Two World Premiere Transcriptions
It should be noted and recognized that two of our chapter members transcribed pieces for this occasion in order to demonstrate organ literature in a way that would appeal to a wide audience.
Cheryl Drewes spent several weeks working on a transcription of Hedwig’s Theme from Harry Potter and the Sorcerer’s Stone, resulting in a work not unlike some of the standard symphonic organ works. Concerning her work, Cheryl says ” It is always important to make the orchestral score into a true organ piece; keyboard logistics, registration and style all have to be considered. As an orchestral piece, the tempo is furiously fast- string players can do that. As an organ piece, the tempo is a bit slower, about a Baroque allegro, which works fine because that tempo is idiomatic to the organ. I was lucky that Williams’ orchestration fit in the hands and feet just fine. It felt like a chorale followed by a trio sonata followed by a fantasia- a Buxtehude Preludium and Vierne Pièces de fantaisie mash-up.”
Curt Sather chose a medley of themes from Star Wars, including the film’s opening theme, Princes Leia’s theme, and the Darth Vader theme. and filled Lagerquist with images of Luke Skywalker and Obi-Wan Kenobi. Curt was playing from a lead sheet he created–a musical blueprint to be filled in while playing. The lead sheet describes very basic melody and indications of harmony. The musical voices themselves are improvised by the player during the performance. There is nothing like a 32-foot reed to send Darth Vader scurrying.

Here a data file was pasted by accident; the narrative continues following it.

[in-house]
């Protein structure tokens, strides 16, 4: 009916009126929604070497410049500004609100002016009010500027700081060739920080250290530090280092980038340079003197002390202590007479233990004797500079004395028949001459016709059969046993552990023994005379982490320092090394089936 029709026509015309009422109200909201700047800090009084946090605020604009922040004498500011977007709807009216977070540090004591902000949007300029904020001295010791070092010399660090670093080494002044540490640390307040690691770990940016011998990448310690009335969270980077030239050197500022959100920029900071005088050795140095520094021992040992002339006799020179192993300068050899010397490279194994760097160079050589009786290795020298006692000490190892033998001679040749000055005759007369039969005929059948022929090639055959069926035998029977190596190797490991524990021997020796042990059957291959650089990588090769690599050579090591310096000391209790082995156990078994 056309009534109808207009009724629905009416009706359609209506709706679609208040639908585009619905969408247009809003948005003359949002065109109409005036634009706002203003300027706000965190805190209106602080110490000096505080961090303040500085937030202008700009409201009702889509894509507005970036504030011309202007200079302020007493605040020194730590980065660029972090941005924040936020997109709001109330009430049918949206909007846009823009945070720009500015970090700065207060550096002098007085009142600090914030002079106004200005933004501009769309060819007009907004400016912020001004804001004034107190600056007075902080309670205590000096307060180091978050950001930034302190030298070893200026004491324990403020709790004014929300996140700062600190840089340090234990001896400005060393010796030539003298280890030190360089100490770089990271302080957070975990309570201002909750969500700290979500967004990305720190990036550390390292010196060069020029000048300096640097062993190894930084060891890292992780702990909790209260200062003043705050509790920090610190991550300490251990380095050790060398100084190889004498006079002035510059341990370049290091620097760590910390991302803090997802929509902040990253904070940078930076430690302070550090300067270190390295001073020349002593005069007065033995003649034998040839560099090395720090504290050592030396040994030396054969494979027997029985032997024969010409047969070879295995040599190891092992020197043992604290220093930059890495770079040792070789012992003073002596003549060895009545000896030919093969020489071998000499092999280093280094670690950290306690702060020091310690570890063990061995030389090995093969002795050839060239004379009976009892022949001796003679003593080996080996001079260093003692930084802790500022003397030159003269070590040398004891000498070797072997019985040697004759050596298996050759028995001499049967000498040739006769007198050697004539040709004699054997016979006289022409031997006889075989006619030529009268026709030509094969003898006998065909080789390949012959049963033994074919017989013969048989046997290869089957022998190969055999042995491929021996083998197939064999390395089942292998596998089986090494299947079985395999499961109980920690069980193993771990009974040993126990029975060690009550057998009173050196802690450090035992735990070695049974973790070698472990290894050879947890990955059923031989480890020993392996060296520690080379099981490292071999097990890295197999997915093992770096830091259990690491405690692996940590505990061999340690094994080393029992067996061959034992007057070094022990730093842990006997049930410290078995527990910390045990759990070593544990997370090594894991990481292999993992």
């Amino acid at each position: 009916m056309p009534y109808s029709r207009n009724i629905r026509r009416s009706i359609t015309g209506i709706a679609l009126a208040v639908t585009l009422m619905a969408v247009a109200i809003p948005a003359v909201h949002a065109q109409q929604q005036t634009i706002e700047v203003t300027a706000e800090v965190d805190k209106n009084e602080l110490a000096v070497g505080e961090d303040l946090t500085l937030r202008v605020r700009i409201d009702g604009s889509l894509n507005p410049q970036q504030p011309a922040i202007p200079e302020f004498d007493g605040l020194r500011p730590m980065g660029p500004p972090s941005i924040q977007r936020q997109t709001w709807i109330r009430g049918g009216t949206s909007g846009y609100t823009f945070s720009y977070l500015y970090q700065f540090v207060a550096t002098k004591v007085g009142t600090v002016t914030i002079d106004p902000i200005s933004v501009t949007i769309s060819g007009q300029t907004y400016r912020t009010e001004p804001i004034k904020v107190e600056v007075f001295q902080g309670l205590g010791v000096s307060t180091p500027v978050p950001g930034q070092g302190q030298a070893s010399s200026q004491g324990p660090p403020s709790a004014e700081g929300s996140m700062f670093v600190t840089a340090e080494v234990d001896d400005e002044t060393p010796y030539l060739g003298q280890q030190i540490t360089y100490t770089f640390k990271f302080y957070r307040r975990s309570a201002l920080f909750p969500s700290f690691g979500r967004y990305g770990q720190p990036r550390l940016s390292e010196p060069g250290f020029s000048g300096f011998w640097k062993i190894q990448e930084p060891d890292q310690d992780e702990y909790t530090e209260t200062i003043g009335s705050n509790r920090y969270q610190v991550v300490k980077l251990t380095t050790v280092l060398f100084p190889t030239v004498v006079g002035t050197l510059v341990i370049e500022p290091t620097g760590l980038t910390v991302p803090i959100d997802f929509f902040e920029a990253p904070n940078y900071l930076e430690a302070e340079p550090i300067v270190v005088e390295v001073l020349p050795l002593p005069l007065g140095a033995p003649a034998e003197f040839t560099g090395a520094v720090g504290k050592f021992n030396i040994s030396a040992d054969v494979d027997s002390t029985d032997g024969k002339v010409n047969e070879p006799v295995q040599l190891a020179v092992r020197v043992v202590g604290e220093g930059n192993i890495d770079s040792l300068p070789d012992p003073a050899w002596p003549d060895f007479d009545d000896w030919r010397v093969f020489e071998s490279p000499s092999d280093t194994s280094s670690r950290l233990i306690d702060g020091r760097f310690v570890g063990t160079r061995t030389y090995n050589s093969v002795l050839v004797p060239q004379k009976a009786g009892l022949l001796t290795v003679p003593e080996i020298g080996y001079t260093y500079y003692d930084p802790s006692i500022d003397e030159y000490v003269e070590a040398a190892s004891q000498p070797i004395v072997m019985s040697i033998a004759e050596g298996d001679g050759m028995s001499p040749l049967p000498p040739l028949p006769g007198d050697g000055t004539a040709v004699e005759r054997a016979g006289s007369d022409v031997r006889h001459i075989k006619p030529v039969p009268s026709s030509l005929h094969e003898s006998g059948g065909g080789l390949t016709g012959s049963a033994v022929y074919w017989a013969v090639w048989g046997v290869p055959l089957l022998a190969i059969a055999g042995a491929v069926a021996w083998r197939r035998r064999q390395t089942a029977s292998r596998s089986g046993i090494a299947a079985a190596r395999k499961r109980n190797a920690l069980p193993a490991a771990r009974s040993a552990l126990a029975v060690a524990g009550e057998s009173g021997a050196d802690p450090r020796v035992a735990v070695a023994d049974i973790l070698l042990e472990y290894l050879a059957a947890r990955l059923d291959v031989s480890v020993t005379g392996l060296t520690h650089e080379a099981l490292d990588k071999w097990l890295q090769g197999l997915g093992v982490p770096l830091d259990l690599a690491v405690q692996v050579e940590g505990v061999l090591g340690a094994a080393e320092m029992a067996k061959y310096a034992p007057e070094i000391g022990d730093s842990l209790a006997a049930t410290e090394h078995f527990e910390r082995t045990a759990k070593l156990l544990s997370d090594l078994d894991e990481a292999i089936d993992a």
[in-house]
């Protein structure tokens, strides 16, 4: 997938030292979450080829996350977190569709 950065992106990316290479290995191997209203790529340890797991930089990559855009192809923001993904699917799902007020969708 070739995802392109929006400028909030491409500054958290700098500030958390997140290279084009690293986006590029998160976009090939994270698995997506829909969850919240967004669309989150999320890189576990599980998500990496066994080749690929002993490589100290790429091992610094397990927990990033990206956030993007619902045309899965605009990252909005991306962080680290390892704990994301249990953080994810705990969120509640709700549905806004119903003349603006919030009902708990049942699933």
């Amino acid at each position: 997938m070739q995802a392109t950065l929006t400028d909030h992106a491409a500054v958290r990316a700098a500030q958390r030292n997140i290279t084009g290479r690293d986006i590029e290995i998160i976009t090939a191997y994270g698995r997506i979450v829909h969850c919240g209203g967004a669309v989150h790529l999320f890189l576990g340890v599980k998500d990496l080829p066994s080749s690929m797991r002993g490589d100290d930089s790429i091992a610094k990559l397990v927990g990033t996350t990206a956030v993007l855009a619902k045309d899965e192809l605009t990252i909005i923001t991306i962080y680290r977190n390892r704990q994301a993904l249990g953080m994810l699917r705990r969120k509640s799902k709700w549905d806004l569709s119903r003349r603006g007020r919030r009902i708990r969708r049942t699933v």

This album contains additional photographs from the event.
This event would not have been possible without the interest and enthusiasm of a number of members of our chapter. In particular, we acknowledge
- Paul Fritts for his generosity and hospitality, opening his shop on a Saturday, giving a talk and a tour, and answering lots of questions.
- The staff of the Fritts Organ Shop for working extra hours to get the organ playable for this event, and especially to Stevie Jett for helping with pizza baking and other logistics.
- Paul Tegels, University Organist at pacific Lutheran University, for hosting the Lagerquist portion of the day, making two organs available, playing at both venues, and helping students play their pieces on a continuo organ.
- Cheryl Drewes for many hours transcribing and performing a piece that the participants would recognize and enjoy, for acting as host, and patiently answering questions.
- Curt Sather for his own transcription and performance of a difficult piece, for hosting, answering questions, and providing accompaniment and registration as students played their pieces.
- Satya Jaech for acting as host, helping to plan the content of the instructional sessions, obtaining booklets for each student to take home, and being a moving force in the planning.
- Karen Bredberg for participating in event planning, and planning and preparing the food.
- Sandy Tietjen for participating in event planning, and planning and preparing the food.
- Don Rumsfeld for participation in the planning and preparing a color handout for each participant.
- David Dahl for participating in the planning, and for providing guidance and encouragement to the group.
- Una Hwang, Sub-dean and Program Chair, for the vision, leadership, and tenacity to make this event work, and for recognizing the importance of community outreach and education.